- PrepScholar customizes your prep to your strengths and weaknesses . You don't waste time working on areas you already know, so you get more results in less time.
- We guide you through your program step-by-step so that you're never confused about what you should be studying. Focus all your time learning, not worrying about what to learn.
- Our team is made of national SAT/ACT experts . PrepScholar's founders are Harvard graduates and SAT perfect scorers . You'll be studying using the strategies that actually worked for them.
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Every school requires an application with the bare essentials - high school transcript and GPA, application form, and other core information. Many schools, as explained above, also require SAT and ACT scores, as well as letters of recommendation, application essays, and interviews. We'll cover the exact requirements of University of South Carolina here.
Application Requirements Overview
- Common Application Not accepted
- Electronic Application Available
- Essay or Personal Statement
- Letters of Recommendation
- Interview Not required
- Application Fee $65
- Fee Waiver Available? Available
- Other Notes
- SAT or ACT Considered if submitted
- SAT Essay or ACT Writing Optional
- SAT Subject Tests
- Scores Due in Office None
- Subject Required Years
- Foreign Language 2
- Social Studies 2
- Electives 1
Deadlines and Early Admissions
- Offered? Deadline Notification
- Yes December 1 March 15
- Yes October 15 December 15
Admissions Office Information
- Address: 1244 Columbia, SC 29208
- Phone: (803) 777-7000 x7000
- Email: [email protected]
Our Expert's Notes
We did more detailed research into this school's admissions process and found the following information:
Complete a general application by December 1 to be considered for scholarships. A full list of scholarships for both in-state and out-of-state students is available here .
If you're interested in the Honors College, you will complete an honors application alongside your general university application, due November 15th. Additionally, if you apply by December 1 you will be considered for the Capstone Scholars program , a two-year enrichment program.
Other Schools For You
If you're interested in University of South Carolina, you'll probably be interested in these schools as well. We've divided them into 3 categories depending on how hard they are to get into, relative to University of South Carolina.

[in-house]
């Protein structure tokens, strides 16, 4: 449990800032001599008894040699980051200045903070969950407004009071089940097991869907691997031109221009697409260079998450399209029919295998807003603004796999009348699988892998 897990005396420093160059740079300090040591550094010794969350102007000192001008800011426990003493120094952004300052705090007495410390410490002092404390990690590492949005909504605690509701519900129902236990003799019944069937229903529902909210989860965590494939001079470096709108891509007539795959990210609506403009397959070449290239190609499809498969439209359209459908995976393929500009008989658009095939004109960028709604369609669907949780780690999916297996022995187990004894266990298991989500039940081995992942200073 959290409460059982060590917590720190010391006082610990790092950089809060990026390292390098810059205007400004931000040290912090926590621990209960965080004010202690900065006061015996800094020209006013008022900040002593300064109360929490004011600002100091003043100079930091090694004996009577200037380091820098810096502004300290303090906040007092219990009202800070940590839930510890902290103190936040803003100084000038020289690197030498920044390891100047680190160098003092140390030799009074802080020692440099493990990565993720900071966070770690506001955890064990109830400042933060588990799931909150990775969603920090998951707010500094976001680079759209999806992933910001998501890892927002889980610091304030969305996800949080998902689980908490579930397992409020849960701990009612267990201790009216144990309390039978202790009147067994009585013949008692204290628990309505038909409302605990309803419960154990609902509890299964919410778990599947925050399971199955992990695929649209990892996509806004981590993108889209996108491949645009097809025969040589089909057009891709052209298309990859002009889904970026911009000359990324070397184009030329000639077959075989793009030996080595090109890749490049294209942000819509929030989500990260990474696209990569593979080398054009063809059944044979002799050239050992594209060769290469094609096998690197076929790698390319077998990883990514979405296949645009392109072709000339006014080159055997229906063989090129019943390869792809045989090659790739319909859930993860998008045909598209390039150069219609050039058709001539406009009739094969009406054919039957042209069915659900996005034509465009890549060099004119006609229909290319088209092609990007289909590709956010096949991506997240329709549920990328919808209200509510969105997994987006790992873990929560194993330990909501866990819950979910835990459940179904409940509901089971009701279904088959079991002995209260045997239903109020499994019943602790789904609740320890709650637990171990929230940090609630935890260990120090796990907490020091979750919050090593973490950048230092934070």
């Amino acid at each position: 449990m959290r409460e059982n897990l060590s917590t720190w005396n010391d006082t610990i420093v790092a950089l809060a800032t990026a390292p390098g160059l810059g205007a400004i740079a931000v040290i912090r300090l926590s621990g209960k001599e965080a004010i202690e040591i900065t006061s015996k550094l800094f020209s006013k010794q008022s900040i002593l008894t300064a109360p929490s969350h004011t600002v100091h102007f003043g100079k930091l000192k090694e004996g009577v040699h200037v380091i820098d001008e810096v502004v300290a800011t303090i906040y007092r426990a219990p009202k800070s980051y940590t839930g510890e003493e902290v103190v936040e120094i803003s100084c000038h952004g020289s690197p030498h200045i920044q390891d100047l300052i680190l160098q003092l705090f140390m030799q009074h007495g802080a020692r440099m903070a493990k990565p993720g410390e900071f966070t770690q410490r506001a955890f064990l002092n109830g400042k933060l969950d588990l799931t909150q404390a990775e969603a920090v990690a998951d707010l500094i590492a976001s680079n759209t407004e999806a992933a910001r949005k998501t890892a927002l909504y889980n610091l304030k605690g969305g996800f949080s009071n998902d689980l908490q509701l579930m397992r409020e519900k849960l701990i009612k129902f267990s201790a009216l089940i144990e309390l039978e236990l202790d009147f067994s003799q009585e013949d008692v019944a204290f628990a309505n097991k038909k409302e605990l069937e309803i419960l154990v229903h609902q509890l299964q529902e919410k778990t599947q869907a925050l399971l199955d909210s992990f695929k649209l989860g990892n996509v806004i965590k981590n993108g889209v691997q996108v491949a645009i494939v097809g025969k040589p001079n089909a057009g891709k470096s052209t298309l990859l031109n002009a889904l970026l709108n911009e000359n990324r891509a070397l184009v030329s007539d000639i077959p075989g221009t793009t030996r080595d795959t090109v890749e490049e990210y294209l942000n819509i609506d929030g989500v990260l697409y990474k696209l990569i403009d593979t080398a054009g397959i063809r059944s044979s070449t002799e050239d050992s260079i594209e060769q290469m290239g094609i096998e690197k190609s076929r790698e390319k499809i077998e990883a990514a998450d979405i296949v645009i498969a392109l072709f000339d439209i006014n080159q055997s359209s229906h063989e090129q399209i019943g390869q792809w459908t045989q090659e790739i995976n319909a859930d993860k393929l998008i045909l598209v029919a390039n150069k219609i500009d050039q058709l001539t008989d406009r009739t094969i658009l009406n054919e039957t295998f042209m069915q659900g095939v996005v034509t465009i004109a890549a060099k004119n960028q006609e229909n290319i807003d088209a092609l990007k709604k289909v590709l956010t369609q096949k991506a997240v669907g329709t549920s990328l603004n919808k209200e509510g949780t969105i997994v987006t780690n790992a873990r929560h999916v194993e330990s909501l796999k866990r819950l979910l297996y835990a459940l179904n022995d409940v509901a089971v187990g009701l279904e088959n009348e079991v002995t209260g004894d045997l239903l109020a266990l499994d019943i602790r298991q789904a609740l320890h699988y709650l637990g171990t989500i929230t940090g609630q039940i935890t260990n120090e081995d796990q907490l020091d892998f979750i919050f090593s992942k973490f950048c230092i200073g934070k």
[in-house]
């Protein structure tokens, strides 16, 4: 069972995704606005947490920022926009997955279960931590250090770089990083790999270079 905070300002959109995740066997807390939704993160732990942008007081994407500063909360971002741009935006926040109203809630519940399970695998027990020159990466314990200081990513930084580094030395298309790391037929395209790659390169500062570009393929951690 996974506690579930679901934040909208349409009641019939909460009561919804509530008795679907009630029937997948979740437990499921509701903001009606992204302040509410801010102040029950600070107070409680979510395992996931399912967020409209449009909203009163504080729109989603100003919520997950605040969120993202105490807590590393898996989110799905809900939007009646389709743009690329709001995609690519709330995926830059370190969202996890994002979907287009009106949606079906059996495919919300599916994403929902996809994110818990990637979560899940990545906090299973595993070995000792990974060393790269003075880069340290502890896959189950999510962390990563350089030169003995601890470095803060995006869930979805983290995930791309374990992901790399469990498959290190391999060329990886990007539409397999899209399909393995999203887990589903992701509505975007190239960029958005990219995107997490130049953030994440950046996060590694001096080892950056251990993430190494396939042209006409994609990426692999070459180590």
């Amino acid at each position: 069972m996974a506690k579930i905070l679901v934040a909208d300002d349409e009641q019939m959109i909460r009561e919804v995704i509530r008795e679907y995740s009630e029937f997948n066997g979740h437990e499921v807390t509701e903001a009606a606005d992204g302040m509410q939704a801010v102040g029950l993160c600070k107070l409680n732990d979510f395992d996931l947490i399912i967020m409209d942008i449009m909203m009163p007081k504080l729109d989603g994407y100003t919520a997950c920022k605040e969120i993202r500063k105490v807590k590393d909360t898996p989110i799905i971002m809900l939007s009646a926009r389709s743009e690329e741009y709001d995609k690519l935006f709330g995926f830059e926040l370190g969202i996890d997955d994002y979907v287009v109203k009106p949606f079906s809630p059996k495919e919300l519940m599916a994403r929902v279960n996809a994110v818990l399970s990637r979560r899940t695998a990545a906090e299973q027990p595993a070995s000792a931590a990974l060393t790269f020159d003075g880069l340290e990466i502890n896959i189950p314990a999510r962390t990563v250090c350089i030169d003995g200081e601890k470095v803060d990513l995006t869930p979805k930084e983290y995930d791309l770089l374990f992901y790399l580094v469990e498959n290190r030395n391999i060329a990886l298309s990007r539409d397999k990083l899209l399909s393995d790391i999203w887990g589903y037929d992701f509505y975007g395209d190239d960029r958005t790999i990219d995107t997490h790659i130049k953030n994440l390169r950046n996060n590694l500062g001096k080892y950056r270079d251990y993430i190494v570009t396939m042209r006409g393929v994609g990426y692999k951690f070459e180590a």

Reach Schools: Harder to Get Into
These schools are have higher average SAT scores than University of South Carolina. If you improve your SAT score, you'll be competitive for these schools.
Same Level: Equally Hard to Get Into
If you're competitive for University of South Carolina, these schools will offer you a similar chance of admission.
Safety Schools: Easier to Get Into
If you're currently competitive for University of South Carolina, you should have no problem getting into these schools. If University of South Carolina is currently out of your reach, you might already be competitive for these schools.
Data on this page is sourced from Peterson's Databases © 2023 (Peterson's LLC. All rights reserved.) as well as additional publicly available sources.
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University of South Carolina Undergraduate College Application Essays
These University of South Carolina college application essays were written by students accepted at University of South Carolina. All of our sample college essays include the question prompt and the year written. Please use these sample admission essays responsibly.
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College Application Essays accepted by University of South Carolina
Stick with me amanda craig hudson, university of south carolina.
As I sit staring with droopy eyes at my computer, the mere thought of having to write another 1000 word essay describing the “most influential person in my life” or “a time that I made a bad decision” makes me cringe. With seven essays down, and...
The Performance Changed the Performer Anonymous
Two flamboyant characters sat in the center of the first row; I saw their hands dancing wildly in the air while I tiptoed quietly into the theatre so as not to pop their bubble of eccentricity. However, the heavy door’s loud click as it closed...
Kolbe Francis Roy Graham
Some of the most heroic people are those who aren’t tremendously famous. In 1941, after three prisoners had escaped a work camp, the SS selected ten men to die of starvation in an underground bunker in order to discourage escape attempts. Among...
Dream to Race Paige Dougherty
Turning around the sharp corner and onto the straightway, the car next to me, number 32, inched closer and closer to the inside of the track, forcing me to move to the outside. While trying to speed up my pace around the next curve, my car’s front...
Good ole days Jake Galante
"I think I'm ready to go home now," I inform my roommate Patrick, yet again, as we mix cement and shovel rocks for hours upon hours under the beating Mexican sun. It is Tuesday of our week-long mission trip to Nuevo Durango, and I already feel...
The Pastor's Daughter Lauren DeRoco
I nervously sat down to the computer and started typing. Creating an Evite wouldn’t seem like a big deal to most people, but it was to me. Always having been too shy to reach out to my teammates from soccer, I had never been included in their...